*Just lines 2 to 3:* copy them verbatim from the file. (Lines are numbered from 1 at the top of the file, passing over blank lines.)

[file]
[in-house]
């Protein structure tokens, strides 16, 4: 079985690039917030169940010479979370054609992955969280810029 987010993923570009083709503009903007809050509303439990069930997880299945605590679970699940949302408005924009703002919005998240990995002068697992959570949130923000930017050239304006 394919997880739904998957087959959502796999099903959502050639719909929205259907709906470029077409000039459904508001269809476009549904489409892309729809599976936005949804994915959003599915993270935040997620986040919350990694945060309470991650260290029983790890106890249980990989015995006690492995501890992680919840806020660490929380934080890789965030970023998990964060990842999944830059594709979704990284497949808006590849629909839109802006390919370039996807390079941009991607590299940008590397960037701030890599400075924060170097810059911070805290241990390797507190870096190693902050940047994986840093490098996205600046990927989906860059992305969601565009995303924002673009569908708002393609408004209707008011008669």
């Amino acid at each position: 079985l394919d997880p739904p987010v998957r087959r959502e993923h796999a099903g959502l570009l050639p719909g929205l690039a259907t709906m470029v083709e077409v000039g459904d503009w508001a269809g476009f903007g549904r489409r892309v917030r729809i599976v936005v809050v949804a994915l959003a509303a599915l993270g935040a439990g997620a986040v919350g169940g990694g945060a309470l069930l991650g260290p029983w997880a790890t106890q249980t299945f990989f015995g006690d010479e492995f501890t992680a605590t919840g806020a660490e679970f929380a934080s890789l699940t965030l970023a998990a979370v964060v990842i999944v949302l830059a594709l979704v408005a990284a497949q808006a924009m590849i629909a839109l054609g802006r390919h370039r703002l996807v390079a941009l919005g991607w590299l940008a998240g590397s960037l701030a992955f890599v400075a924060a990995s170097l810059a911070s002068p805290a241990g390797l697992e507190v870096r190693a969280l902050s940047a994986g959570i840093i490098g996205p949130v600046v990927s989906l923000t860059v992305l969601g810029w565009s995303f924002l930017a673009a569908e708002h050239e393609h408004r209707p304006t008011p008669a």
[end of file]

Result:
């Protein structure tokens, strides 16, 4: 079985690039917030169940010479979370054609992955969280810029 987010993923570009083709503009903007809050509303439990069930997880299945605590679970699940949302408005924009703002919005998240990995002068697992959570949130923000930017050239304006 394919997880739904998957087959959502796999099903959502050639719909929205259907709906470029077409000039459904508001269809476009549904489409892309729809599976936005949804994915959003599915993270935040997620986040919350990694945060309470991650260290029983790890106890249980990989015995006690492995501890992680919840806020660490929380934080890789965030970023998990964060990842999944830059594709979704990284497949808006590849629909839109802006390919370039996807390079941009991607590299940008590397960037701030890599400075924060170097810059911070805290241990390797507190870096190693902050940047994986840093490098996205600046990927989906860059992305969601565009995303924002673009569908708002393609408004209707008011008669």
């Amino acid at each position: 079985l394919d997880p739904p987010v998957r087959r959502e993923h796999a099903g959502l570009l050639p719909g929205l690039a259907t709906m470029v083709e077409v000039g459904d503009w508001a269809g476009f903007g549904r489409r892309v917030r729809i599976v936005v809050v949804a994915l959003a509303a599915l993270g935040a439990g997620a986040v919350g169940g990694g945060a309470l069930l991650g260290p029983w997880a790890t106890q249980t299945f990989f015995g006690d010479e492995f501890t992680a605590t919840g806020a660490e679970f929380a934080s890789l699940t965030l970023a998990a979370v964060v990842i999944v949302l830059a594709l979704v408005a990284a497949q808006a924009m590849i629909a839109l054609g802006r390919h370039r703002l996807v390079a941009l919005g991607w590299l940008a998240g590397s960037l701030a992955f890599v400075a924060a990995s170097l810059a911070s002068p805290a241990g390797l697992e507190v870096r190693a969280l902050s940047a994986g959570i840093i490098g996205p949130v600046v990927s989906l923000t860059v992305l969601g810029w565009s995303f924002l930017a673009a569908e708002h050239e393609h408004r209707p304006t008011p008669a």